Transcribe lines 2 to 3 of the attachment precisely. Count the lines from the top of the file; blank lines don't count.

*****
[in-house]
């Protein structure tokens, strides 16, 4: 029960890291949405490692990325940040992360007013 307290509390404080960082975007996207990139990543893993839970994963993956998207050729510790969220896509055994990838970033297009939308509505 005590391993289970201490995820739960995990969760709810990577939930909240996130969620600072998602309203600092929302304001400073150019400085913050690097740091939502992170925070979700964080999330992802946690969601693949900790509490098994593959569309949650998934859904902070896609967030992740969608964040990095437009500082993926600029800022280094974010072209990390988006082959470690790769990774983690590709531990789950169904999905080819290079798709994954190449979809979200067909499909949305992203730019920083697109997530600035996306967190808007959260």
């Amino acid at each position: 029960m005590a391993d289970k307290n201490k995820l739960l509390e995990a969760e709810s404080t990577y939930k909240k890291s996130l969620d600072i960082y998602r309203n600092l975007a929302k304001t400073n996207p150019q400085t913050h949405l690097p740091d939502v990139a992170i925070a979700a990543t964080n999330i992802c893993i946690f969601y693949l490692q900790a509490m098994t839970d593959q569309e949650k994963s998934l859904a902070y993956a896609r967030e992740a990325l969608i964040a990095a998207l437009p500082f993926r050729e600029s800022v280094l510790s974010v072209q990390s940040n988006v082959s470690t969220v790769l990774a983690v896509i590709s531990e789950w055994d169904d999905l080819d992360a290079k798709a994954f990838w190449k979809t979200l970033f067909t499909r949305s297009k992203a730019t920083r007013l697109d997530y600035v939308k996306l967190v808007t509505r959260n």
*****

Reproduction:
């Protein structure tokens, strides 16, 4: 029960890291949405490692990325940040992360007013 307290509390404080960082975007996207990139990543893993839970994963993956998207050729510790969220896509055994990838970033297009939308509505 005590391993289970201490995820739960995990969760709810990577939930909240996130969620600072998602309203600092929302304001400073150019400085913050690097740091939502992170925070979700964080999330992802946690969601693949900790509490098994593959569309949650998934859904902070896609967030992740969608964040990095437009500082993926600029800022280094974010072209990390988006082959470690790769990774983690590709531990789950169904999905080819290079798709994954190449979809979200067909499909949305992203730019920083697109997530600035996306967190808007959260």
């Amino acid at each position: 029960m005590a391993d289970k307290n201490k995820l739960l509390e995990a969760e709810s404080t990577y939930k909240k890291s996130l969620d600072i960082y998602r309203n600092l975007a929302k304001t400073n996207p150019q400085t913050h949405l690097p740091d939502v990139a992170i925070a979700a990543t964080n999330i992802c893993i946690f969601y693949l490692q900790a509490m098994t839970d593959q569309e949650k994963s998934l859904a902070y993956a896609r967030e992740a990325l969608i964040a990095a998207l437009p500082f993926r050729e600029s800022v280094l510790s974010v072209q990390s940040n988006v082959s470690t969220v790769l990774a983690v896509i590709s531990e789950w055994d169904d999905l080819d992360a290079k798709a994954f990838w190449k979809t979200l970033f067909t499909r949305s297009k992203a730019t920083r007013l697109d997530y600035v939308k996306l967190v808007t509505r959260n």